There Is a Reason for Calling Them Carpenter Bees!

— Written By Bill Hanlin and last updated by JoAnne Gryder

Those big, black bees are starting to appear around the homes now. These bees are called carpenter bees, and they can be a nuisance this time of year. Not only do the bees dart at anything that walks by, they also burrow into almost any wooden structure they can find.carpenter bee

Carpenter bees look like bumble bees, however they are bigger and do not have any hairs on their back end (a shiny hiney). Male carpenter bees are the ones you normally see hovering around the house and can be distinguished from the female by a white dot on his forehead. Male bees do not sting; however, they act aggressive when they are trying to guard the female’s nest.

The female burrows into wood to form a tunnel for her nest. Each tunnel contains just one female’s nest, which is provisioned with pollen balls for the hatching larva. The female carpenter bee will eventually seal the tunnel off to prevent predators from getting to her young.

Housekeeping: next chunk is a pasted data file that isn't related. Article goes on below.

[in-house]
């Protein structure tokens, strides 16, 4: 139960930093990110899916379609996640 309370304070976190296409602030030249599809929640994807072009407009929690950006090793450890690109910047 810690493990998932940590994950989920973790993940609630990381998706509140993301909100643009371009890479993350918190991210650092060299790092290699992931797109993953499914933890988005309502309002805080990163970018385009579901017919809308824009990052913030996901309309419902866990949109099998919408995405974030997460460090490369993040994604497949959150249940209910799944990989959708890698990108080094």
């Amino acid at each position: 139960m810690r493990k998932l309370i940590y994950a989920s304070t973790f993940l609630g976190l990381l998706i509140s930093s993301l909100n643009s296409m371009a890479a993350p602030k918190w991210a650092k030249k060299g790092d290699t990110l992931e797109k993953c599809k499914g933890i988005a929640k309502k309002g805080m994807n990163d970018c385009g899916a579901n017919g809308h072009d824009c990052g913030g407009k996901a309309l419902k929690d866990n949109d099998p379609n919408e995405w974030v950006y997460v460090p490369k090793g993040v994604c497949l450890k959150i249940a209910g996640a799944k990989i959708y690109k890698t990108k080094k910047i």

No wood is entirely safe from a determined female bee. Carpenter bees will even bore into painted and pressure treated wood. One or 2 tunnels should not harm the structural integrity of the wood; however numerous holes may be a point of concern. Woodpeckers that are trying to find bee larvae could cause further damage.

Getting rid of carpenter bees is not easy.  Spraying insecticides on wood surfaces to prevent boring has inconsistent results since the bees do not actually eat the wood as they burrow. The only effective control is to spray the pesticide into the hole entrances and then seal them up with caulk so they cannot be used next year.

Written By

Photo of Dr. Bill HanlinDr. Bill HanlinRetired County Extension Director (336) 651-7333 william_hanlin@ncsu.eduWilkes County, North Carolina
Posted on Apr 7, 2016
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